Let’s make it clear that Michael O’Shea is this whole project. Every knob that was turned, string plucked (or beaten into submission), microphone placed, vocal delivered; every bit of recording and mastering was done in a modest home studio by O’Shea. And the quality of production made one of the rarest of occurrences happen: while spinning 7 Years Bad Luck at work, a customer stopped in the middle of the store, stared at the speakers, and asked me with widened eyes “What are we listening to?” This wasn’t a new major label release. This is, frankly, pretty challenging stuff. By a local musician. The look on that customer’s face something akin to having been hit by a truck, and really liked it.

If this is any indication of what’s to come on the local music scene for the New Year, consider me inspired. Release date for 7 Years Bad Luck is Jan. 20 — yes folks, Inauguration Day. I’d strongly recommend seeking this one out.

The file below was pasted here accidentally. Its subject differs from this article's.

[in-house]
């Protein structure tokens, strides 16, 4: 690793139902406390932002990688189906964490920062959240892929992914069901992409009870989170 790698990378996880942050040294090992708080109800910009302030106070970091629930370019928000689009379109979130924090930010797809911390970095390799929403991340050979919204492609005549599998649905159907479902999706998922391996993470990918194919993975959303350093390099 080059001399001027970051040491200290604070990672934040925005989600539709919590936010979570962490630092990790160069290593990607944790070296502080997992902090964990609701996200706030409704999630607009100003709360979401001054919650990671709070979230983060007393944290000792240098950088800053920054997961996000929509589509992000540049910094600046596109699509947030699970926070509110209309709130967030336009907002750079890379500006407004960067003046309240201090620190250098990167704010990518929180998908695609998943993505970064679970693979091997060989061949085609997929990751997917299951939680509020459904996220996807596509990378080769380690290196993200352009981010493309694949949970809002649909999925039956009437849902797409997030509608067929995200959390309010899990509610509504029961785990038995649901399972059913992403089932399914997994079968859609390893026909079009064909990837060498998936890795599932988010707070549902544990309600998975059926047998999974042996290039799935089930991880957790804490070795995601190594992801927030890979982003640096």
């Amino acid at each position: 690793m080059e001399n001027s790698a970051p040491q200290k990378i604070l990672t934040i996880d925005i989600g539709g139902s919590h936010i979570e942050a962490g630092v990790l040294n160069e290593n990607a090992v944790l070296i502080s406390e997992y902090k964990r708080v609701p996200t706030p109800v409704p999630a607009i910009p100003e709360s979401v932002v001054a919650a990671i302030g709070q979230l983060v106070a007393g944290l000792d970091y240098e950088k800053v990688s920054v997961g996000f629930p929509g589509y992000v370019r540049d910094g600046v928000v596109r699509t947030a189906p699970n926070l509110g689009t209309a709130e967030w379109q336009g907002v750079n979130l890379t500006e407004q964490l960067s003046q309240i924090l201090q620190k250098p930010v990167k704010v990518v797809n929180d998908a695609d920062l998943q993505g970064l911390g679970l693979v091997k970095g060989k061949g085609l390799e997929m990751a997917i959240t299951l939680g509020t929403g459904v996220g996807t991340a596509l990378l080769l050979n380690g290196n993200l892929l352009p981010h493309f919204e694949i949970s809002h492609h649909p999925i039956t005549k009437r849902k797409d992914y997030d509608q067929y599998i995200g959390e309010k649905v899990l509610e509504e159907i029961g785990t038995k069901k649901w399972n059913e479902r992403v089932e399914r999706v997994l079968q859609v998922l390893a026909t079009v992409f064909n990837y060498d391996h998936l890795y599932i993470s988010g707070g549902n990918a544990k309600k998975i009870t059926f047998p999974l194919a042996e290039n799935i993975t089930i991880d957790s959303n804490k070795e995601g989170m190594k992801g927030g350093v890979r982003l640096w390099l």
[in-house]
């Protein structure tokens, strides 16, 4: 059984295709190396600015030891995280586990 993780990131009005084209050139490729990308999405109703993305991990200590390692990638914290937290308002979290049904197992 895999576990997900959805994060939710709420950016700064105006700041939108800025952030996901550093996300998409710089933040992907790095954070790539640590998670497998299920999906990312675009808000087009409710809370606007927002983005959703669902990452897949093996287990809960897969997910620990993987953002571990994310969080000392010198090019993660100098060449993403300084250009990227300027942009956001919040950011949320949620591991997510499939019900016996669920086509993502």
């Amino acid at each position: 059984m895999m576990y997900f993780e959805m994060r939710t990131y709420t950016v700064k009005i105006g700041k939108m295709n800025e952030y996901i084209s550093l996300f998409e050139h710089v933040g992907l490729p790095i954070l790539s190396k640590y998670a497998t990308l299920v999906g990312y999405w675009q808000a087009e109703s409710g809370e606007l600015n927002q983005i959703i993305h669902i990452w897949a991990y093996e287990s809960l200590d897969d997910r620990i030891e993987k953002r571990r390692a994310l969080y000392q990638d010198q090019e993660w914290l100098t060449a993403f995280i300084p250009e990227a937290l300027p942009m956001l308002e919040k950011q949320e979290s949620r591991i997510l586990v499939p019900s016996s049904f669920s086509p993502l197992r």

(Chris Cooper can be reached at This email address is being protected from spambots. You need JavaScript enabled to view it.)

In the studio...

You start a band. The band writes material, rehearses, and plays some shows. What’s the next step? Merchandising? A world tour? Possibly a big fat record deal and huge cash advance from the label? Wait a minute; the record industry is currently dying a slow and painful death, so ... maybe not.

Henderson pours some hot sauce on it

By Chris Cooper